Casparian strips (CS) are lignin-based cell-wall modification in the root endodermis of vascular plants, which is a tight barrier blocking the non-selective apoplastic transport of solutes and water22,23. It has been shown that the formation of CS is a highly ordered process. In the early stage, EXO70A1-mediated exocytosis localizes the Casparian strip membrane domain proteins (CASPs) into the CS domain to form discontinuous protein scaffolds24,25, which are then linked together to form a continuous CASPs scaffold with the action of CIF1/2-SGN3-SGN1 complex (a peptide-receptor like kinase-coreceptor complex)26,27,28. Meanwhile, other factors essential for the formation of CS are recruited to the CS domain (e.g. RBOHF, PER64, ESB1)29, and then the monolignol oxidation and polymerization occurred to form Casparian strip29,30. During the maturation of endodermis, MYB36 directly regulates the expression of the main genes involving the formation of Casparin strip31, and the dirigent family protein ESB1 is suggested to mediate bimolecular coupling during the lignin biosynthesis32. It has also been shown that the development of endodermal Casparian strip and suberin lamellae shows large plasticity in response to environmental clues22,33,34. For instance, the biosynthesis and degradation of endodermal suberin lamellae are modulated by various plant hormones (e.g., ABA and ethylene) in response to nutrient stresses33, and the endodermal CS barrier integrity is constantly checked by two CIF peptides and its maturation can be accelerated by low-K+ signaling26,35,36. It is noteworthy that previous studies have also shown that the endodermal CS barrier matures closer to the root apex under salt stress33,37,38, and the natural diversities of salt tolerance in rice are likely associate with the variations of the CS barrier34, indicating the association between the CS barrier and crop salt tolerance. However, as the factors regulating the development of Casprin strip in crops are largely unidentified, and the genetic basis underlying the natural variations of CS barrier in crops remains unknown, making it challenging to clarify the role of endodermal CS barrier in crop salt tolerance.
Maize is one of the major cereal crops, and soil salinization is one of the major abiotic stresses restricting maize production worldwide39,40. Therefore, there is an urgent need of investigating the mechanism underlying maize salt tolerance. Previous studies have shown that natural maize inbred lines displayed large diversities of salt tolerance17,41, and the diversities were partially ascribed to the QTL regulating the shoot Na+ exclusion14,17,42. In this work, we investigate maize salt tolerance by focusing on the identification and functional study of the genes underlying the natural variation of transpiration-dependent salt tolerance (TDST). We show that the inbred line CIMBL45 confers a transpiration-dependent salt hypersensitive phenotype, due to the loss of function of ZmSTL1. ZmSTL1 encodes a dirigent family protein designated as ZmESBL, which likely regulates the formation of endodermal Casparian strip (CS) by mediating the lignin deposition at the endodermal CS domain. Under high salt (NaCl) condition, the mutants lacking ZmESBL increase the apoplastic transport of Na+ across the endodermis to reach vasculature, and then lead to an increased root-to-shoot Na+ transport via the xylem-based transpiration flow, thereby leading to a transpiration-dependent salt hypersensitivity. In addition, we show that ESBL (the ortholog of ZmESBL in Arabidopsis) also mediates CS formation and salt tolerance in transpiring plants, and reveal that the lignin-based Casparin strip but not the suberin lamella promotes the shoot Na+ exclusion and TDST. Overall, we identify a gene underlying the natural variations of crop endodermal CS barrier, and demonstrate that the lignin-based CS barrier substantially promotes shoot Na+ exclusion and salt tolerance under high transpiring environment, hence providing valuable knowledge for developing salt-tolerant crops.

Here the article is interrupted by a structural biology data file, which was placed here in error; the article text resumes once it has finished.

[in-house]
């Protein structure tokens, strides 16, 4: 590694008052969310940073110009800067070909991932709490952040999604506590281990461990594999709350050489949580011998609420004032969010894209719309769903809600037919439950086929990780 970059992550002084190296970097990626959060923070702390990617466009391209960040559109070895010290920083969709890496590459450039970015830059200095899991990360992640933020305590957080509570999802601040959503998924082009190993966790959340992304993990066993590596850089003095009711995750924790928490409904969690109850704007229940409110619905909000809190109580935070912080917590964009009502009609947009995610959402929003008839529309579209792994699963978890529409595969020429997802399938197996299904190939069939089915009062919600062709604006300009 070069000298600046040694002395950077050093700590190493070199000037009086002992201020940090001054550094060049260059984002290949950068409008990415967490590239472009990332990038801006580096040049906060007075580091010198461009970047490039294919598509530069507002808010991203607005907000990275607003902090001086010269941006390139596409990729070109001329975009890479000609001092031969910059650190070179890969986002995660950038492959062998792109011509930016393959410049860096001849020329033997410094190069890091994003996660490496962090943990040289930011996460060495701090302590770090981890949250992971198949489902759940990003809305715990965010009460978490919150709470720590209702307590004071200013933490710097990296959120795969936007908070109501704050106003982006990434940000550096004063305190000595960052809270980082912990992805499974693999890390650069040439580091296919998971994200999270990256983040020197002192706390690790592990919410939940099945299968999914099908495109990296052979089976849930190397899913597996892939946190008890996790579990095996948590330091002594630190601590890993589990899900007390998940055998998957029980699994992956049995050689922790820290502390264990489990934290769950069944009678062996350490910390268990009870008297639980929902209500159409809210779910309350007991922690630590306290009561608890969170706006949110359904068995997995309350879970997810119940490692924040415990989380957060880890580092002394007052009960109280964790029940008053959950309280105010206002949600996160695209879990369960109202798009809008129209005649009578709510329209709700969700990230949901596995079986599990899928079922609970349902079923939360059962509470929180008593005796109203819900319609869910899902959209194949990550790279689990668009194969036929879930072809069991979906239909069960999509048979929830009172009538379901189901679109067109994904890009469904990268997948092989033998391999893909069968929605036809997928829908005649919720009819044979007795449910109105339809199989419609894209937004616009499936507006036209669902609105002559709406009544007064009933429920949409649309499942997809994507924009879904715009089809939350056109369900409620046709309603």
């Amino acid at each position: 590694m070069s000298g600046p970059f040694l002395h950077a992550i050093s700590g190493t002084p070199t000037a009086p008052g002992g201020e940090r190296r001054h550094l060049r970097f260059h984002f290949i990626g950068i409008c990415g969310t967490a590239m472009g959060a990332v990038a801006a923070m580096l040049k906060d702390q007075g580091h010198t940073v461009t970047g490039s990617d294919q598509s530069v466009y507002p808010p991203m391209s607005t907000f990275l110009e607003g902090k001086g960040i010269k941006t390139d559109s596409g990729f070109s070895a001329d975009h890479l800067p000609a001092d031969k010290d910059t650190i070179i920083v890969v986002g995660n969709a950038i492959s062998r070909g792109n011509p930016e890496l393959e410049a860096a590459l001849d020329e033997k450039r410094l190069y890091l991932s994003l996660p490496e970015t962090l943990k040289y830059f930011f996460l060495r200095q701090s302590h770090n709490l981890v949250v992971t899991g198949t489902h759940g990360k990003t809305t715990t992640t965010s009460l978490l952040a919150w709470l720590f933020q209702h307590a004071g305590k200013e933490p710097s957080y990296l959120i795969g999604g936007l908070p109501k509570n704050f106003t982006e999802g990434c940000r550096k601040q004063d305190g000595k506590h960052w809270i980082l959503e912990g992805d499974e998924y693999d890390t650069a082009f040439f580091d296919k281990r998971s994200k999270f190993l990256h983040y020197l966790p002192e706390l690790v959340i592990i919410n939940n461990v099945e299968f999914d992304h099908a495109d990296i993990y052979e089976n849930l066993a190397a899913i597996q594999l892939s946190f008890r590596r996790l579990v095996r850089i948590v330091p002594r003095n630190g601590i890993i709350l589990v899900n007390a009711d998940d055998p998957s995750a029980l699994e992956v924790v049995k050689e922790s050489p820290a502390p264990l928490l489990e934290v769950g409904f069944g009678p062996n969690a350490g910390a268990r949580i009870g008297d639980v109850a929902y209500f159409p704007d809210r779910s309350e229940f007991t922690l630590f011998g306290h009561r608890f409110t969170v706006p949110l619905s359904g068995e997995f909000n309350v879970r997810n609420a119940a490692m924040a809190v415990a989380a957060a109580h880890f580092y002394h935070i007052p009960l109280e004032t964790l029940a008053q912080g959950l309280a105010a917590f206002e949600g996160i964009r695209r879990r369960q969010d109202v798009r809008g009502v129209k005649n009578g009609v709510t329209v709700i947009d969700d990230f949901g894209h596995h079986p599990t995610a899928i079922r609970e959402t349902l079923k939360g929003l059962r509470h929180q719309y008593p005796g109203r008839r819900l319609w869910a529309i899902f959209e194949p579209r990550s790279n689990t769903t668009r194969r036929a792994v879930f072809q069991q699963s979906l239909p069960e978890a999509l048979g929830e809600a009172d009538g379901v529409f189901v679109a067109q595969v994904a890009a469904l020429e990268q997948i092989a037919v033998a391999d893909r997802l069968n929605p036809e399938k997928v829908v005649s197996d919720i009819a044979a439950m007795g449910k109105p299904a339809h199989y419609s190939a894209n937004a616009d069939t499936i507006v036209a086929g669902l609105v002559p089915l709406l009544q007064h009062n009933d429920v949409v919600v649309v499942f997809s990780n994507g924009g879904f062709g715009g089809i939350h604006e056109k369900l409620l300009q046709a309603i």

ZmSTL1 underlies the salt hypersensitivity of CIMBL45
In this study, we aimed to investigate the genetic basis underlying the natural diversities of transpiration-dependent salt tolerance (TDST) in maize. We compared the salt sensitivity of ~200 maize inbred lines under high (50% relative humidity, RH) and low (95% RH) transpiring environments, subsequently identified an inbred line CIMBL45 showing a salt hypersensitive phenotype under 50% RH condition, but not under 95% RH condition (Fig. 1a–d). More specifically, the salt-grown CIMBL45 plants were yellowish and showed a significant decrease of leaf SPAD (soil plant analysis development) value under 50% RH condition, but not under 95% RH condition (Fig. 1a–d). By contrast, the salt-grown 3H-2 (a salt-tolerance inbred line) showed an undetectable change of leaf SPAD value under either high or low transpiring conditions (Fig. 1a–d). These results indicated that CIMBL45 showed a transpiration-dependent salt hypersensitive phenotype, thus provided a genetic material to investigate TDST in maize.